Buying a brand new home can be one of the most thrilling things for a new homeowner—it's the ultimate clean slate just waiting to be filled with lasting memories. But buying a new home has a few caveats that really can't be ignored. Find out more about what's different with a new construction sale so there are fewer surprises.
With a new home, buyers have to contend with the owner's schedules (which can be difficult enough). With newly constructed homes, buyers have to deal with delays from government authorities and nasty weather. Unfortunately, both climate patterns and local politics can be extremely unpredictable, so buyers should be ready for possible hiccups. However, it's important that buyers understand that not all excuses are created equal. For example, builders can typically work in snow and light to moderate rain. Cold weather may impact certain factors (e.g., when a driveway is poured), but it shouldn't delay the project as much as you might think.
When builders drop their prices, they set a precedent for the rest of the properties they sell. Even one exception could lose them money for any new projects they take on, and the real estate agents they hire are well aware of this fact. It's why having your own real estate agent with experience in new construction homes can make it easier to find ways around this. If the property isn't in high demand, builders may do decide to cover closing costs or upgrade the property instead of dropping the price.
When a homeowner sells a house, even with the help of a real estate agent, their emotional stake in the game can drastically affect their decision-making process. But a new builder has no connection to the house whatsoever, which means they make calls based on what's good for profits. Every day is a loss if a home doesn't sell, making it important they sell sooner rather than later. Look for homes that have been on sale for longer than a month if you want to get the best possible deals.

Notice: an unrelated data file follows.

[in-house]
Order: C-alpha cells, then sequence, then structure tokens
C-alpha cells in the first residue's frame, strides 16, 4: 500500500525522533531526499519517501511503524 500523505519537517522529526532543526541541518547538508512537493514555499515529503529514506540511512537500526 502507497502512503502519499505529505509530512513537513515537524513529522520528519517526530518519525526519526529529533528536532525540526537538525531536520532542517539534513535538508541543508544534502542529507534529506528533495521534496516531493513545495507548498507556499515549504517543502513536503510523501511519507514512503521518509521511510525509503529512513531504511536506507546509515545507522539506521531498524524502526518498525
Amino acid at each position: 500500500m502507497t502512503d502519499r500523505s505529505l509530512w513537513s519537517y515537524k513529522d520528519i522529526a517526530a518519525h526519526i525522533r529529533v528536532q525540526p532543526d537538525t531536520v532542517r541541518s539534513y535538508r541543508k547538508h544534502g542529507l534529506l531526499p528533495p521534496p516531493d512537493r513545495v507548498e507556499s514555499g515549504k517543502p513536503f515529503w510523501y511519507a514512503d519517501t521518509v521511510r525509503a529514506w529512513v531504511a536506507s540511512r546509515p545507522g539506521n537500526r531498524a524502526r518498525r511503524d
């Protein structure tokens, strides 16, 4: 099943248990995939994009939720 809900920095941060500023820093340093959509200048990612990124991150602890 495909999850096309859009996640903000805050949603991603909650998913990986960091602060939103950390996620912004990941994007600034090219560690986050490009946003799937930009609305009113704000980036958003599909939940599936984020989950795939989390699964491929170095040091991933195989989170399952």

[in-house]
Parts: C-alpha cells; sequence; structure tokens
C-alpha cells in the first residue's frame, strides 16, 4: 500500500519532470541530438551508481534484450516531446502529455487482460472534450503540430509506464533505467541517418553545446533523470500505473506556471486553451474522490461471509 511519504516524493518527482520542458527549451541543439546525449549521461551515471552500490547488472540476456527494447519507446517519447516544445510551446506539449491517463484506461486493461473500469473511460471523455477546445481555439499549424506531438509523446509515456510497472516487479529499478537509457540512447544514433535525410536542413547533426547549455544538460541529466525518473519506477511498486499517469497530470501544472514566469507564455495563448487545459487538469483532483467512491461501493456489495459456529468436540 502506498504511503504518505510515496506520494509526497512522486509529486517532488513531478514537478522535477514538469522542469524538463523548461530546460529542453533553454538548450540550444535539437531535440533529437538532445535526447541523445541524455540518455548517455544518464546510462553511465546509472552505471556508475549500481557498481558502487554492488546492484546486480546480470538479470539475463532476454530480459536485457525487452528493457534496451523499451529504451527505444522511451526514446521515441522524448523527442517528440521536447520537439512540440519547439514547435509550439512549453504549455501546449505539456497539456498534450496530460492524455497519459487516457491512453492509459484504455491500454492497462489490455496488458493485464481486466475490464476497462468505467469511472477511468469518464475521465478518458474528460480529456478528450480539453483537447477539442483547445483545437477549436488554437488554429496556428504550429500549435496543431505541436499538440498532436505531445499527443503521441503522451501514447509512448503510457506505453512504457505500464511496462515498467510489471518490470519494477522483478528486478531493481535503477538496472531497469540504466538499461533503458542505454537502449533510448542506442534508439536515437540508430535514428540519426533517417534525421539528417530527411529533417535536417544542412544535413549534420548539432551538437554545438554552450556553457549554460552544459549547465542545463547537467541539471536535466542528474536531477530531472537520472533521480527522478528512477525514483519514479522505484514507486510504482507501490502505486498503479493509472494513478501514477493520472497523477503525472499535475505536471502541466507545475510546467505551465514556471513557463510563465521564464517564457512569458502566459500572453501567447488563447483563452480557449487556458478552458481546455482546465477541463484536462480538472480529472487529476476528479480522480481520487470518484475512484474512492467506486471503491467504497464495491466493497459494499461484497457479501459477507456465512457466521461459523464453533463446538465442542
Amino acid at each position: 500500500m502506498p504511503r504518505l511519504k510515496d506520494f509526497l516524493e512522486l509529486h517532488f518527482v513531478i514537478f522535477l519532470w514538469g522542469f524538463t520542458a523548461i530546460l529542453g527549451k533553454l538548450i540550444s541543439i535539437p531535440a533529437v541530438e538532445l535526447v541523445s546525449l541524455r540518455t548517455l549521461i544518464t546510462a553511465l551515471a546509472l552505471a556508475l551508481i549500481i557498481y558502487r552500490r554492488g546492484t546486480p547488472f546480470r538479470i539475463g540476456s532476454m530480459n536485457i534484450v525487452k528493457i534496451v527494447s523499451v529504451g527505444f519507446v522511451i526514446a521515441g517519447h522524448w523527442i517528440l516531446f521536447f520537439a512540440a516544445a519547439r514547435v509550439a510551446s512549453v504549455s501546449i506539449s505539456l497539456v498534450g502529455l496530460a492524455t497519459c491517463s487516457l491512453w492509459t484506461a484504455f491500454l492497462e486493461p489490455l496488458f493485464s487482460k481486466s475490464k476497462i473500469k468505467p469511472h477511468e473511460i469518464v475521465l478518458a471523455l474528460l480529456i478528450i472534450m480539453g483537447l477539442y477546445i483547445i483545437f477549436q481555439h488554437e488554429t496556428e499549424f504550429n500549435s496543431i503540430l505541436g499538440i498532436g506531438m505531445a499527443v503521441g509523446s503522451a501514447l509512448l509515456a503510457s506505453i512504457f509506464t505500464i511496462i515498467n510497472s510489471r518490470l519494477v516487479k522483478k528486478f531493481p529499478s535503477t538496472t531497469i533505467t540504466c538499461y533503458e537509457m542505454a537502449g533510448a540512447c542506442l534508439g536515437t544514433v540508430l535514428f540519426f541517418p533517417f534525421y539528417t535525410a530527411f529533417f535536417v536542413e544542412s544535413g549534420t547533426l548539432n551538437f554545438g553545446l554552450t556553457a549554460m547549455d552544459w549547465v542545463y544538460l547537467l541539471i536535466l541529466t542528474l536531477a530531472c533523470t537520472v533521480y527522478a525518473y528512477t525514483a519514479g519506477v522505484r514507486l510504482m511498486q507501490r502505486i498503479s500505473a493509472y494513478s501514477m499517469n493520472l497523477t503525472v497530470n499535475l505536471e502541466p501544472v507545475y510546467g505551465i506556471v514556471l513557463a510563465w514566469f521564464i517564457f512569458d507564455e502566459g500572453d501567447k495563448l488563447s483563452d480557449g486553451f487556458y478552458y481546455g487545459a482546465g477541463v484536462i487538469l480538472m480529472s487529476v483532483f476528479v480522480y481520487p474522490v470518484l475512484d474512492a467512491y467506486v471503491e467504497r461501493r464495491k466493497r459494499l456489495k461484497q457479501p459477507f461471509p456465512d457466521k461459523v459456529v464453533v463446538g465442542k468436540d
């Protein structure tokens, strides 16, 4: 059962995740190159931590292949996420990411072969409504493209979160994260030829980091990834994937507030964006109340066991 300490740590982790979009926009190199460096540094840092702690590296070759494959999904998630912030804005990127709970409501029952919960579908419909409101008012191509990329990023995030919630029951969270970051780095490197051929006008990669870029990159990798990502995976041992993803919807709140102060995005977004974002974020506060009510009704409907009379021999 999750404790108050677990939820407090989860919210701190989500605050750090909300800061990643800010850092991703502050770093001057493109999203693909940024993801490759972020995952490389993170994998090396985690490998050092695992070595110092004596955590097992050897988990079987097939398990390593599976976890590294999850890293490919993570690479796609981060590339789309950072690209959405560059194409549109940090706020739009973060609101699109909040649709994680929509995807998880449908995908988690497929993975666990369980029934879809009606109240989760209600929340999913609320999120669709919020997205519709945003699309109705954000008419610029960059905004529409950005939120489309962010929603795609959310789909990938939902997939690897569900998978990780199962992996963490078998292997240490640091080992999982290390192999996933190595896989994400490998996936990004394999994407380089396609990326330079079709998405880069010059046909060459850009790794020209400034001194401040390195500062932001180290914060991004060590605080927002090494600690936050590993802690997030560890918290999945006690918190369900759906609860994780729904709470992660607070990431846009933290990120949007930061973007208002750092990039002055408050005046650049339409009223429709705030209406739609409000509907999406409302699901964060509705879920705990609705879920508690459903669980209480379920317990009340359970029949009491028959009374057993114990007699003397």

It's always important to get everything in writing, whether buying a previously-owned home or not. However, new construction can be particularly hazardous, especially if the home isn't finished by the time it's purchased. Get the home inspected to ensure the quality of the construction is everything the manufacturer promised before making an offer. If it's not, you'll have more leverage to get the property up to standards (or to abandon of the sale entirely) Whatever is agreed upon, make sure it's all written down before formalizing anything. Request that all contingency plans and consequences are spelled out before you sign.
Sometimes construction projects are completed in new neighborhoods like West Springs that the buyer knows little about. The builder certainly isn't likely to broach what's coming down the pipeline in terms of change, and even the buyer's real estate agent may have no idea. So it's on the buyer to do their homework about the value of the property both now and in the future. The same is true of everything from the lender to the concessions made for the purchase agreement. For example, a builder may reasonably ask for deadline exceptions if they have trouble getting the necessary approvals from local ordinances, but some companies may use this as an indefinite excuse to delay the timeline.